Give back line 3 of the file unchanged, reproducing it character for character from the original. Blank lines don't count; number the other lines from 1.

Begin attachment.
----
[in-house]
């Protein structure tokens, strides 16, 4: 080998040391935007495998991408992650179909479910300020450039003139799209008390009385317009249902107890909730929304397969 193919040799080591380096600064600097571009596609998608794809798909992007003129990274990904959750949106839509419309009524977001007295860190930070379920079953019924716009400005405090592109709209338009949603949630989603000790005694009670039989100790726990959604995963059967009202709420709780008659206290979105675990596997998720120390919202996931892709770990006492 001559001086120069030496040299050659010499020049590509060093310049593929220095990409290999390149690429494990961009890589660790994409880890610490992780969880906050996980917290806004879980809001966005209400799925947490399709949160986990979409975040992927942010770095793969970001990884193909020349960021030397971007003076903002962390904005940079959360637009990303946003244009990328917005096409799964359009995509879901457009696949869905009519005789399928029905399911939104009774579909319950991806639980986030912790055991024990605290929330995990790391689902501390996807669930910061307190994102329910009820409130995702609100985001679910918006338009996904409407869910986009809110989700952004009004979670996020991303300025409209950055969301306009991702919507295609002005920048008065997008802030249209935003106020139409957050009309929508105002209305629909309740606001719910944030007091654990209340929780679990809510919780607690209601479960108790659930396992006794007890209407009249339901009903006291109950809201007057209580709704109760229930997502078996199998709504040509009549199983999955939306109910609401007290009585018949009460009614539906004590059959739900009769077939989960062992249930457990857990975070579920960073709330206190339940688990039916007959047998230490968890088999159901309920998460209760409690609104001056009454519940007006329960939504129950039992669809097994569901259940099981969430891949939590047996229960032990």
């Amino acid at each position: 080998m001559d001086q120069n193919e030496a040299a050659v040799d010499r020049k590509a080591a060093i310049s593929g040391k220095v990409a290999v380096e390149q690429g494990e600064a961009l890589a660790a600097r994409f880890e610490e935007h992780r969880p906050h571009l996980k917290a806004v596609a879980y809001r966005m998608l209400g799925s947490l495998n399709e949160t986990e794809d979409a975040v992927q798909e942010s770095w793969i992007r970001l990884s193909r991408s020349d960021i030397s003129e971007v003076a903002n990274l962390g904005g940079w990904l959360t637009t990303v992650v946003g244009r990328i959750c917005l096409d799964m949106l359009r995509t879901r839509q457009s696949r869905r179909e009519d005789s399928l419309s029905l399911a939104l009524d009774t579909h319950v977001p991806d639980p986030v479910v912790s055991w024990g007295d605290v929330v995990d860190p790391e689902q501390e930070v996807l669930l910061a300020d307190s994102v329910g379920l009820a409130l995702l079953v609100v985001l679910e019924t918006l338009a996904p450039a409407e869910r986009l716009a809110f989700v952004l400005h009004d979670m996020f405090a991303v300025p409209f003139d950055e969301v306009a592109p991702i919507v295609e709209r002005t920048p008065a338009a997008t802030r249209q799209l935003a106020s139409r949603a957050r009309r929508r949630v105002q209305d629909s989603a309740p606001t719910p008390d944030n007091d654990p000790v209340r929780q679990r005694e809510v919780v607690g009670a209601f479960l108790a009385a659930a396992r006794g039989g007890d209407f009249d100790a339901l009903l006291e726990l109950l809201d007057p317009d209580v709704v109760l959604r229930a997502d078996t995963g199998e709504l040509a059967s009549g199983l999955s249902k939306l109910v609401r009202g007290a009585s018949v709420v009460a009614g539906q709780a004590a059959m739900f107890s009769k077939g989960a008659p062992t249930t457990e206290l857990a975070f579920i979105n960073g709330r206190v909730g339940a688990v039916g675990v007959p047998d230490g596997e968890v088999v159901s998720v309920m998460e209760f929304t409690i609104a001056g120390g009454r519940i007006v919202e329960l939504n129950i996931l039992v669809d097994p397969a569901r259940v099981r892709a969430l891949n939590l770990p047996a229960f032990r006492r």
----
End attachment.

């Amino acid at each position: 080998m001559d001086q120069n193919e030496a040299a050659v040799d010499r020049k590509a080591a060093i310049s593929g040391k220095v990409a290999v380096e390149q690429g494990e600064a961009l890589a660790a600097r994409f880890e610490e935007h992780r969880p906050h571009l996980k917290a806004v596609a879980y809001r966005m998608l209400g799925s947490l495998n399709e949160t986990e794809d979409a975040v992927q798909e942010s770095w793969i992007r970001l990884s193909r991408s020349d960021i030397s003129e971007v003076a903002n990274l962390g904005g940079w990904l959360t637009t990303v992650v946003g244009r990328i959750c917005l096409d799964m949106l359009r995509t879901r839509q457009s696949r869905r179909e009519d005789s399928l419309s029905l399911a939104l009524d009774t579909h319950v977001p991806d639980p986030v479910v912790s055991w024990g007295d605290v929330v995990d860190p790391e689902q501390e930070v996807l669930l910061a300020d307190s994102v329910g379920l009820a409130l995702l079953v609100v985001l679910e019924t918006l338009a996904p450039a409407e869910r986009l716009a809110f989700v952004l400005h009004d979670m996020f405090a991303v300025p409209f003139d950055e969301v306009a592109p991702i919507v295609e709209r002005t920048p008065a338009a997008t802030r249209q799209l935003a106020s139409r949603a957050r009309r929508r949630v105002q209305d629909s989603a309740p606001t719910p008390d944030n007091d654990p000790v209340r929780q679990r005694e809510v919780v607690g009670a209601f479960l108790a009385a659930a396992r006794g039989g007890d209407f009249d100790a339901l009903l006291e726990l109950l809201d007057p317009d209580v709704v109760l959604r229930a997502d078996t995963g199998e709504l040509a059967s009549g199983l999955s249902k939306l109910v609401r009202g007290a009585s018949v709420v009460a009614g539906q709780a004590a059959m739900f107890s009769k077939g989960a008659p062992t249930t457990e206290l857990a975070f579920i979105n960073g709330r206190v909730g339940a688990v039916g675990v007959p047998d230490g596997e968890v088999v159901s998720v309920m998460e209760f929304t409690i609104a001056g120390g009454r519940i007006v919202e329960l939504n129950i996931l039992v669809d097994p397969a569901r259940v099981r892709a969430l891949n939590l770990p047996a229960f032990r006492r």